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Rod Oram is a weekly columnist who covers business, economics and politics.
Local Government
The Mayor is only one person among the 12,000 on the Auckland Council payroll. Yet she or he has to give leadership within the organisation, and to people in the city and far beyond – particularly government
Opinion: Auckland is big, populous, diverse, lively, industrious, polluting … and full of potential. Some numbers help paint the picture:
► We live in an area of 1,086 km², of which roughly two-thirds is urban and one-third rural. We have one of the lowest population densities among cities our size or bigger in the world, excluding sprawling North American metropolises.
► We are 1.7m residents, likely to grow by 40 percent to 2.3 million in the next 25 years.
► Some 40 percent of us residents were born outside New Zealand, representing more than 200 ethnicities. We are the fourth most immigrant intensive city in the world. We are rich in culture, the arts, history and leisure activities.
► We generate 38 percent of NZ’s GDP; but our greenhouse gas emissions are only 12.4 percent of NZ’s total, and the lowest per capita in the country at 5.7 tonnes per person per year vs 60.2 tonnes in Southland (thanks to its farm animals and smelter).
► We’ve long under-invested in infrastructure, affordable housing and most other aspects of our built environment; and when we do spend, we often skimp on quality and durability.
► Despite all that, we are often ranked among the more liveable cities in the world; our glorious natural setting on three harbours nestled between two ranges cries out for us to do better.

Helping Auckland cure ills and make the most of its potential is a job for all of us, each in our own small way. To do that, we need Auckland Council to help lead, facilitate and deliver services and investments, and community and environmental well-being.
So, Council’s big. In its financial year ended in June, it generated $5.7 billion in revenues; spent $4.7b delivering services; invested $2.3b on infrastructure; grew the value of its asset base to $70.4b; increased its debt to $757m; and employed more than 12,000 people.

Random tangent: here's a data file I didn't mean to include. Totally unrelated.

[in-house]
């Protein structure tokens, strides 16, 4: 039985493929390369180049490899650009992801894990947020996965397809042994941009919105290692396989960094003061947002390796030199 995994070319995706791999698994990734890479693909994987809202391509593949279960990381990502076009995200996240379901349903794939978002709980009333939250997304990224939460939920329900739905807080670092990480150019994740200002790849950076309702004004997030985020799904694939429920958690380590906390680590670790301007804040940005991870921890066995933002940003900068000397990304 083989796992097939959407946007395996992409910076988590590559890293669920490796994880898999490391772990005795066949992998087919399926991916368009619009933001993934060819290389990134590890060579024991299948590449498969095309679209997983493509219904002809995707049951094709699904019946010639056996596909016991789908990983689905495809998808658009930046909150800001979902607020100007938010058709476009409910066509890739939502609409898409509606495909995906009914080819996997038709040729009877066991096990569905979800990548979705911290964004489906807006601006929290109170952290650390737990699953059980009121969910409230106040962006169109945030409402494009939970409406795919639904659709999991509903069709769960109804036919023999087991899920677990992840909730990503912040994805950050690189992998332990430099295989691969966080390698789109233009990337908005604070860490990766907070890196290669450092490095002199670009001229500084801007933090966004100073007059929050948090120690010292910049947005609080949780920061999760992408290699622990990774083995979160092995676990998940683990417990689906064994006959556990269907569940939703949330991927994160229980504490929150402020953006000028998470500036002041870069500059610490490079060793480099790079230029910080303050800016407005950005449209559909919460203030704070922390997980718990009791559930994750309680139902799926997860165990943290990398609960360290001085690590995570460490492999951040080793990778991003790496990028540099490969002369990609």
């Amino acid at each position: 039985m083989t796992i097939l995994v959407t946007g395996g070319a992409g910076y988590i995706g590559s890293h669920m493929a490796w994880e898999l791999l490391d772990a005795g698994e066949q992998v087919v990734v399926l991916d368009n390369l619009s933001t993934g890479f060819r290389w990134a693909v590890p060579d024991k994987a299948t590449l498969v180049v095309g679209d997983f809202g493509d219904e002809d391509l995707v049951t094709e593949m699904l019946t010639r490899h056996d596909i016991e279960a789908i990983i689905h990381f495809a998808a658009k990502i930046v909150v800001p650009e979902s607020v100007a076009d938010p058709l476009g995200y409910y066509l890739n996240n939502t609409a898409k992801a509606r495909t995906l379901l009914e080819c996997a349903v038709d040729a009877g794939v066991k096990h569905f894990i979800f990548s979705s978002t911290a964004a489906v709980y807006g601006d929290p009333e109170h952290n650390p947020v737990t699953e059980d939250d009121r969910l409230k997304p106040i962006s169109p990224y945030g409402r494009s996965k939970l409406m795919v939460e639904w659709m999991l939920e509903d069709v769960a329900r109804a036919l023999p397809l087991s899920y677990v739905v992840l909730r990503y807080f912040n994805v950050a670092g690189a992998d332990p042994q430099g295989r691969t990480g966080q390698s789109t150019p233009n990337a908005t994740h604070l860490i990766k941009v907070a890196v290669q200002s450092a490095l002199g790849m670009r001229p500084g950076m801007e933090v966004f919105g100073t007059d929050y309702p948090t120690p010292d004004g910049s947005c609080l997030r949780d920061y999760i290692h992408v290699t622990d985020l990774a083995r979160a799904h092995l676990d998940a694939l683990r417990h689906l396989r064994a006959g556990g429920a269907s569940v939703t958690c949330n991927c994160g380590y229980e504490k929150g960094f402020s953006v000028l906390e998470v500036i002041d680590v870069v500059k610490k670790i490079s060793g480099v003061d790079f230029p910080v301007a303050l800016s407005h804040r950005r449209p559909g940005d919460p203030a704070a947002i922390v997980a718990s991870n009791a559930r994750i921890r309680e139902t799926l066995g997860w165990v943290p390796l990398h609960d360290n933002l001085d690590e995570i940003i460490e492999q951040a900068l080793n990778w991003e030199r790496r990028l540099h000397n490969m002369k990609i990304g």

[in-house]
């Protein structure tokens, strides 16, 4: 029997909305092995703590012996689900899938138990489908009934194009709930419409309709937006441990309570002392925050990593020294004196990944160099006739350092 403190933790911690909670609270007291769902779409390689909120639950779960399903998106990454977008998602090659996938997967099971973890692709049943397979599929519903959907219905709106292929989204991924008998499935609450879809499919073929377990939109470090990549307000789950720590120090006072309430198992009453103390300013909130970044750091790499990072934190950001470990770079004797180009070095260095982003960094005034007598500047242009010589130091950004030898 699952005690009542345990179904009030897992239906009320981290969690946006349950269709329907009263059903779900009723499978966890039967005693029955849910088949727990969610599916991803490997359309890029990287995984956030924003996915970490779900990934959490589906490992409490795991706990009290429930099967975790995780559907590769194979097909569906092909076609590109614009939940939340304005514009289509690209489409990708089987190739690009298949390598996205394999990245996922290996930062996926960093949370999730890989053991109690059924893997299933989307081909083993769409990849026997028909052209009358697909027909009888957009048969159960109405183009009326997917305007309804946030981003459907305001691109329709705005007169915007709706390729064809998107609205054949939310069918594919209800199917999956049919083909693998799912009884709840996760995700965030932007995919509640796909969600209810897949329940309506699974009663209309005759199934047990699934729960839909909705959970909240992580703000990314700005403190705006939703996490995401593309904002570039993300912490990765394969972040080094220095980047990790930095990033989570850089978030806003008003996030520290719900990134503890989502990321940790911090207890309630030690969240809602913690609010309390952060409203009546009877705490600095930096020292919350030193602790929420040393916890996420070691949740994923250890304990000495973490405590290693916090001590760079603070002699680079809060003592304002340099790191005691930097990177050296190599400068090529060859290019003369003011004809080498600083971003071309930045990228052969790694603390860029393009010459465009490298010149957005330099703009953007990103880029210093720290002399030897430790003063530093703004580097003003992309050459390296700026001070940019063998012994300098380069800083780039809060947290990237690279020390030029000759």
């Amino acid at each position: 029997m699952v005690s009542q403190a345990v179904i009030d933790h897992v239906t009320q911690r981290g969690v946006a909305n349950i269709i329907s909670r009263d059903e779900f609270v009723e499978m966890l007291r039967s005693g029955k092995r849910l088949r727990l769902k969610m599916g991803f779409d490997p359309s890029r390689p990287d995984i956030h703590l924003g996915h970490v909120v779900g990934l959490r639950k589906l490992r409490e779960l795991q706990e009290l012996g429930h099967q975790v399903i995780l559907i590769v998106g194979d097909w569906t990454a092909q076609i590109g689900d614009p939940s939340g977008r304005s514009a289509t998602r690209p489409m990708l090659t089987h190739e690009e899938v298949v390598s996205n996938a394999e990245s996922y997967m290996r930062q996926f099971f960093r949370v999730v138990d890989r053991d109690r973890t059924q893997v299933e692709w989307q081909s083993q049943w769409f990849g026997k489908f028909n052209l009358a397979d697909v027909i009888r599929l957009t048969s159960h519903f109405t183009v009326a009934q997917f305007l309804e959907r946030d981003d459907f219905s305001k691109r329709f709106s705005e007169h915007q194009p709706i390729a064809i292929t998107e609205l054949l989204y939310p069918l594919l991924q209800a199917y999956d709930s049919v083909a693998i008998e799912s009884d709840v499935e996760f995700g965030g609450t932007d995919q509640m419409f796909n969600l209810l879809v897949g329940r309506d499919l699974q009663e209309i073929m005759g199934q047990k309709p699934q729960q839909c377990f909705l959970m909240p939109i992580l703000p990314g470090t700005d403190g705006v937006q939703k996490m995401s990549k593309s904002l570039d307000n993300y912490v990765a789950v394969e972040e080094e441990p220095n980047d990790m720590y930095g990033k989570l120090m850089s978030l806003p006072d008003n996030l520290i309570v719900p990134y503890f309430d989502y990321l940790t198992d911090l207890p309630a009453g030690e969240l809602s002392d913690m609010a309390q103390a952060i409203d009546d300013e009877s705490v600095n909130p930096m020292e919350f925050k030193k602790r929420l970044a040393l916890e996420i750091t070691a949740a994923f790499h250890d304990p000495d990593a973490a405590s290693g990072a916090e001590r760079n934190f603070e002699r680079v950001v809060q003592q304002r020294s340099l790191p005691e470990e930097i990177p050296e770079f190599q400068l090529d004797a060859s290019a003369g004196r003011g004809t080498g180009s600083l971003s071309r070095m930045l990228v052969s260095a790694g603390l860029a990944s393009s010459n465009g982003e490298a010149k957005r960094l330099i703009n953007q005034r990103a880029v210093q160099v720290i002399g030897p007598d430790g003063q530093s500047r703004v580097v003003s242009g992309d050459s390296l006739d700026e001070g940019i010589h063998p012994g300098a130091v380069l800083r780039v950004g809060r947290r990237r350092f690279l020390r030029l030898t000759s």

The Mayor is only one person among the 12,000. Yet she or he has to give leadership within the organisation, and to people in the city and far beyond, particularly government.
But the Mayor’s hard powers are very limited: appointing their deputy; appointing committee chairs among the 20 councillors; and presenting a budget are about it.
Thus, he or she needs prodigious soft powers – clarity of thinking and goals, persuasion, collaboration, encouragement and straight-talking, to name a few. The salary is up there at $296,000 a year. But the hours are long and stressful, the tenure insecure. Yet, no previous pertinent experience is required, if enough voters favour personality over experience.
“If you genuinely listen to different points of view, and make the decision based on what’s right for the people and the communities and the city, people will respect that.”
– Viv Beck
We’ve lots to do over the next 18 years to Auckland’s bicentenary. On September 18, 2040, we’ll celebrate Ngāti Whātua’s gift of 3,000 acres to the Crown (their ‘thank you’ was £341 of cash and goods), and Governor Hobson’s planting of the Union Jack at Britomart Point.
If our next mayor was really good, they might serve, say three terms, which would take us halfway to that historic day.
Handily, it’s time for us to choose our next Mayor. Postal ballots will be sent out September 16. Voting begins then and ends at noon October 8, with the first preliminary result declared at 3pm.